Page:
Jonathan Aldanese Jonathan Aldanese was a principal outside of Seattle before joining the Project, and before that, a lead teacher and a literacy coach in New York City and Seattle. Jonathan has expertise in methods for whole-school reform and in the Danielson Framework.
WeAreTeachers Staff on November 1, Anchor charts are a great way to make thinking visual as you teach the writing process to your students. We searched high and low to find great anchor charts for all age levels. Here are some of our favorites.
Hopefully they help you develop strong writers in your classroom. Why Writers Write Source: The First Grade Parade First and second graders will draw inspiration from this fun-filled anchor chart about why we write.
Make this chart applicable to older students by expanding on each aspect with a specific audience or goal. This website has some great worksheets to use with your students to prepare them to write their personal narrative. Then all your students can reference this anchor chart to keep them on task.
Organized Paragraph So fun! Check out our other favorite anchor charts to teach writing. As students are editing their work, have them read with green, yellow, and red pencils in hand so they can see how their paragraphs are hooking and engaging readers.
Draw the stoplight first and then invite students to help come up with different words. Then encourage students to put the transition words into practice. Unknown This is a quick and easy anchor chart to help students see different types of writing.
Now students can get a good look at what it means to dig deeper. Alternatives to Said If your students are learning about writing dialogue, an anchor chart like this could really come in handy.
Encourage students to try other ways to have their characters respond. Understanding Character Before you can write about character, you first have to understand it.
This anchor chart will help your young writers understand the difference between inside and outside characteristics. Diving Deeper into Character Now that your students understand the difference between inside and outside characteristics, dive deeper into describing a specific character.
This anchor chart is a wonderful idea because students can write their idea s on a sticky note and then add it.
Six Traits of Writing Source: Working 4 the Classroom This anchor chart is jam packed with things to help fourth and fifth grade writers remember the six traits of writing.
Use the chart as a whole-class reference or laminate it to use in small groups. Writing Realistic Fiction This anchor chart reminds upper elementary students how to create realistic stories.
It really walks your students through the process, so they have all the elements they need to create their own story. Sequence of Events Source: Tactile learners can write their first drafts on sentence strips and use this format to put the events in order before they transcribe their work onto writing paper.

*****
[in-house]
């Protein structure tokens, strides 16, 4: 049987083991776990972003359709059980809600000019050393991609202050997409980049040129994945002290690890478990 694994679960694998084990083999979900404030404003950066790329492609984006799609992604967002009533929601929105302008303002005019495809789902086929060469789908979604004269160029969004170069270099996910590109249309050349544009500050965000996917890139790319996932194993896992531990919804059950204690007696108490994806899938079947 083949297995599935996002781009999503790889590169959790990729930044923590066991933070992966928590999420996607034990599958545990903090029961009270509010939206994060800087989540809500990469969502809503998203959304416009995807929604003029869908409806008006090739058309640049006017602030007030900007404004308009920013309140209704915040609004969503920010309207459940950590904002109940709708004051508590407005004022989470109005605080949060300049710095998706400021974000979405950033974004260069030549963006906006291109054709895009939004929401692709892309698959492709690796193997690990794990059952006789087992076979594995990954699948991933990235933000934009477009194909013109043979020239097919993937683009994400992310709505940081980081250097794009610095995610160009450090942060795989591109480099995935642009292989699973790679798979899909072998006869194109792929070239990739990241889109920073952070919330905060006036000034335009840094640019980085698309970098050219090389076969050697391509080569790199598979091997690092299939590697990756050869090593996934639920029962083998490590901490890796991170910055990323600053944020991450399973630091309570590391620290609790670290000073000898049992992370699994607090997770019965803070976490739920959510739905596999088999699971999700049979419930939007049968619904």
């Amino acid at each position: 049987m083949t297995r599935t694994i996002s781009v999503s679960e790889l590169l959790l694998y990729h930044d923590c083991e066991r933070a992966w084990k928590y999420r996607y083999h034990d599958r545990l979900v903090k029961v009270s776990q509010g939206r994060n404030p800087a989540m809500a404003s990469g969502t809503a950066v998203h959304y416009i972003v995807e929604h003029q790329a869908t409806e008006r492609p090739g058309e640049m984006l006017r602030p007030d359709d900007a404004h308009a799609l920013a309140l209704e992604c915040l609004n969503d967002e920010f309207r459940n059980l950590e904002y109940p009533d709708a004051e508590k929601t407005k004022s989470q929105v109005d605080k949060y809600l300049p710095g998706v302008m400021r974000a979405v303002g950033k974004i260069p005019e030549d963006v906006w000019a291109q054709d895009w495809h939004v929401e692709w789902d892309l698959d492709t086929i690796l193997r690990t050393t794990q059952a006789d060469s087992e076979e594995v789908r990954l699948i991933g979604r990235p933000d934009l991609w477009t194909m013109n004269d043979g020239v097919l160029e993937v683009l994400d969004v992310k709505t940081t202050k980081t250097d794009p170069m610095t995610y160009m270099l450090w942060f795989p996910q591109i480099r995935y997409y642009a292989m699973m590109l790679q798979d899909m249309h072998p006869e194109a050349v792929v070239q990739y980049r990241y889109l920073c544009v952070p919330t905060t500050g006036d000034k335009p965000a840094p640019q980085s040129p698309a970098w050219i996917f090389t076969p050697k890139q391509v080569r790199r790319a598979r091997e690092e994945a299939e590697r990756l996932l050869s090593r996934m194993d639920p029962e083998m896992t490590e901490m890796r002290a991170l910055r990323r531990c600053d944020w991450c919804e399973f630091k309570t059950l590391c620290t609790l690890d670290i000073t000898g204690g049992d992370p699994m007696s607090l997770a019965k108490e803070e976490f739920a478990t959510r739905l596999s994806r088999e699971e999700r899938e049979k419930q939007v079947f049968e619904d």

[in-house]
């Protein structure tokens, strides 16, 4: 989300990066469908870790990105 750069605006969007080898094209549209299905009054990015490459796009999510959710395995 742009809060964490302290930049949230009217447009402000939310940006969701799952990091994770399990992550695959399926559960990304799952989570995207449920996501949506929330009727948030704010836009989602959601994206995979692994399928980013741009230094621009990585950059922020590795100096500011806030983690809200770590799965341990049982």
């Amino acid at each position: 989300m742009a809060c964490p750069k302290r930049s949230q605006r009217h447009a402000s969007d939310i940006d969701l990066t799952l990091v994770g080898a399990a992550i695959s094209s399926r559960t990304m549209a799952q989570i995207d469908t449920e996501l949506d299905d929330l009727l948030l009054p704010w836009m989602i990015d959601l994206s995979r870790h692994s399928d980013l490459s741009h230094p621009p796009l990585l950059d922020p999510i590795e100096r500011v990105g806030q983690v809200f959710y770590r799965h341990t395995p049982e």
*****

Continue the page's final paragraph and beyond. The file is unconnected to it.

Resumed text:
Informational Writing Focus upper elementary students on the most important aspects of informational writing while keeping them organized. This chart could be used to support paragraph writing or essays.
This deliciously inspired opinion anchor chart can be used by students in grades 3—5 during writers workshop or when developing an opinion for discussion or debate. Joyful Learning in KC This anchor chart, best for K—2, is made relevant with examples of student work, in this case a fantastic ladybug report.
Keep this chart relevant by updating the examples with student work throughout the year. In kindergarten, this will also showcase how students move from prewriting and pictures to writing words and sentences. Write from the Heart Sometimes the hardest part about writing is coming up with whom and what you should write about.
This is the fun part, though! Use this anchor chart to remind your students that they have lots of good writing options. One way to adapt this chart, as students develop their understanding of argument, is to write each element—claim, argument, evidence—under a flap that students can lift if they need a reminder.
Writing Checklist For those young writers in your class, these cover the basics in a clear way.TCRWP Third Grade Informational Reading/Opinion Writing Performance Assessment DRAFT – 3 Overview of Assessment **Note: Suggested teacher prompts follow – please alter and make note of alterations based on your own conversational style and the ways in which you’ve talked about reading and writing nonfiction in your own .
A CURRICULAR PLAN FOR The Reading Workshop Grade 3 Common Core Reading and Writing Workshop Lucy Calkins put a special emphasis this year on assessment-driven instruction and on Common Core Standards, and the TCRWP will continue to provide the latest research and expert-ise on these subjects.
Another resource for teachers, that these units. “The assessment triangle explicates three key elements underlying any assessment: ‘a model of student cognition and learning in the domain, a set of beliefs about the kinds of observation that will provide evidence of students’ competencies, and an.
The NYC Department of Education has agreed to allow Teachers College Reading and Writing Project to post the performance assessments online to support your students' academic progress. You must obtain permission from the NYC Department of Education for any other use of the assessments.
First Grade Writing Rubric/Narrative Writing (Appendix A, Scaffolding Young Writers) Scoring Guidelines and Commonly Asked Questions Dorn, L., & Soffos, C.
() Scaffolding Young Writers: A Writers’ Workshop Approach. third grade formal doc - Free download as PDF File .pdf), Text File .txt) or read online for free. Scribd is the world's largest social reading and publishing site.